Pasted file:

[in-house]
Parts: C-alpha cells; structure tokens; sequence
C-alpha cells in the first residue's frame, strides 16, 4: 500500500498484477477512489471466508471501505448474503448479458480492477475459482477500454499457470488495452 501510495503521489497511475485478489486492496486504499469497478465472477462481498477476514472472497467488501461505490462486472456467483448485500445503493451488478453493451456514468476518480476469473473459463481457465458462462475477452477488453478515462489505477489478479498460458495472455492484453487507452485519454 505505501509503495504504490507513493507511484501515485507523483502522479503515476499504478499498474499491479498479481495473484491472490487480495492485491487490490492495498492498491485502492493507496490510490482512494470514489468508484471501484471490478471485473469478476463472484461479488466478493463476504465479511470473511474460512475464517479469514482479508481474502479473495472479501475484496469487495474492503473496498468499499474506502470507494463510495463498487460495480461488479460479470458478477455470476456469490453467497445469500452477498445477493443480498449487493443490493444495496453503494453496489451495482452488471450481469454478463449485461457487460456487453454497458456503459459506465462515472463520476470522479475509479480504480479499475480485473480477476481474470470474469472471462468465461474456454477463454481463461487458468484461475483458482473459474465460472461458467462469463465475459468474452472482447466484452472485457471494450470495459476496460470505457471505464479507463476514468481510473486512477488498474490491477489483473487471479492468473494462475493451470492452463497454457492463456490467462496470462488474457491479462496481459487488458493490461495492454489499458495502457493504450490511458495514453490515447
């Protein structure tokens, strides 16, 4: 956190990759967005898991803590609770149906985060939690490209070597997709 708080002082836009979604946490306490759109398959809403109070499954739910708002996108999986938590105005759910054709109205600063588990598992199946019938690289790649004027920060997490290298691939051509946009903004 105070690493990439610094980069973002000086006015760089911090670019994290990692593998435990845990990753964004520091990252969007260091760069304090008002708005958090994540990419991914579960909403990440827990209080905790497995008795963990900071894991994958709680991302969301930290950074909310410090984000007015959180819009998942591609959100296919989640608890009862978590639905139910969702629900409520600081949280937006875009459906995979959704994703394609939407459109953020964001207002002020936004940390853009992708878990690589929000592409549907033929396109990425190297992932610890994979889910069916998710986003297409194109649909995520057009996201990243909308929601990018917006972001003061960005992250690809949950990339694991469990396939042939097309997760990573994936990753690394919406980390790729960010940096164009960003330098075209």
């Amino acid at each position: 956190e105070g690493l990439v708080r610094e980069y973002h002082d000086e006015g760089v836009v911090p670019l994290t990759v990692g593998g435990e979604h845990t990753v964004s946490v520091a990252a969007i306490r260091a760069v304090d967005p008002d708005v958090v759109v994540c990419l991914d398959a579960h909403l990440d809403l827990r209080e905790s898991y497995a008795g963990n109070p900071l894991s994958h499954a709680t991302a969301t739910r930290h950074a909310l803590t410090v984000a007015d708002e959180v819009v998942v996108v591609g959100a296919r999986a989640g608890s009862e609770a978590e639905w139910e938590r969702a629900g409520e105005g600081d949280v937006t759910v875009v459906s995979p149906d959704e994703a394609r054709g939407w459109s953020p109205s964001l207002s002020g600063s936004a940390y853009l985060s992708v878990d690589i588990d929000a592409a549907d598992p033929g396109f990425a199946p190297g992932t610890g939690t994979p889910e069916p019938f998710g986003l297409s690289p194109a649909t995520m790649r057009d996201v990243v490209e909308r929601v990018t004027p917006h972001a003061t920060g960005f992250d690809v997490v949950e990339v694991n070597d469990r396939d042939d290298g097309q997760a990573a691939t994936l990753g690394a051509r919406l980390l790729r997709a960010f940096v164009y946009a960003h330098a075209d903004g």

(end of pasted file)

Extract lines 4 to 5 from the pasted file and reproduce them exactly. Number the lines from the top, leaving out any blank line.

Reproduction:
């Protein structure tokens, strides 16, 4: 956190990759967005898991803590609770149906985060939690490209070597997709 708080002082836009979604946490306490759109398959809403109070499954739910708002996108999986938590105005759910054709109205600063588990598992199946019938690289790649004027920060997490290298691939051509946009903004 105070690493990439610094980069973002000086006015760089911090670019994290990692593998435990845990990753964004520091990252969007260091760069304090008002708005958090994540990419991914579960909403990440827990209080905790497995008795963990900071894991994958709680991302969301930290950074909310410090984000007015959180819009998942591609959100296919989640608890009862978590639905139910969702629900409520600081949280937006875009459906995979959704994703394609939407459109953020964001207002002020936004940390853009992708878990690589929000592409549907033929396109990425190297992932610890994979889910069916998710986003297409194109649909995520057009996201990243909308929601990018917006972001003061960005992250690809949950990339694991469990396939042939097309997760990573994936990753690394919406980390790729960010940096164009960003330098075209």
């Amino acid at each position: 956190e105070g690493l990439v708080r610094e980069y973002h002082d000086e006015g760089v836009v911090p670019l994290t990759v990692g593998g435990e979604h845990t990753v964004s946490v520091a990252a969007i306490r260091a760069v304090d967005p008002d708005v958090v759109v994540c990419l991914d398959a579960h909403l990440d809403l827990r209080e905790s898991y497995a008795g963990n109070p900071l894991s994958h499954a709680t991302a969301t739910r930290h950074a909310l803590t410090v984000a007015d708002e959180v819009v998942v996108v591609g959100a296919r999986a989640g608890s009862e609770a978590e639905w139910e938590r969702a629900g409520e105005g600081d949280v937006t759910v875009v459906s995979p149906d959704e994703a394609r054709g939407w459109s953020p109205s964001l207002s002020g600063s936004a940390y853009l985060s992708v878990d690589i588990d929000a592409a549907d598992p033929g396109f990425a199946p190297g992932t610890g939690t994979p889910e069916p019938f998710g986003l297409s690289p194109a649909t995520m790649r057009d996201v990243v490209e909308r929601v990018t004027p917006h972001a003061t920060g960005f992250d690809v997490v949950e990339v694991n070597d469990r396939d042939d290298g097309q997760a990573a691939t994936l990753g690394a051509r919406l980390l790729r997709a960010f940096v164009y946009a960003h330098a075209d903004g």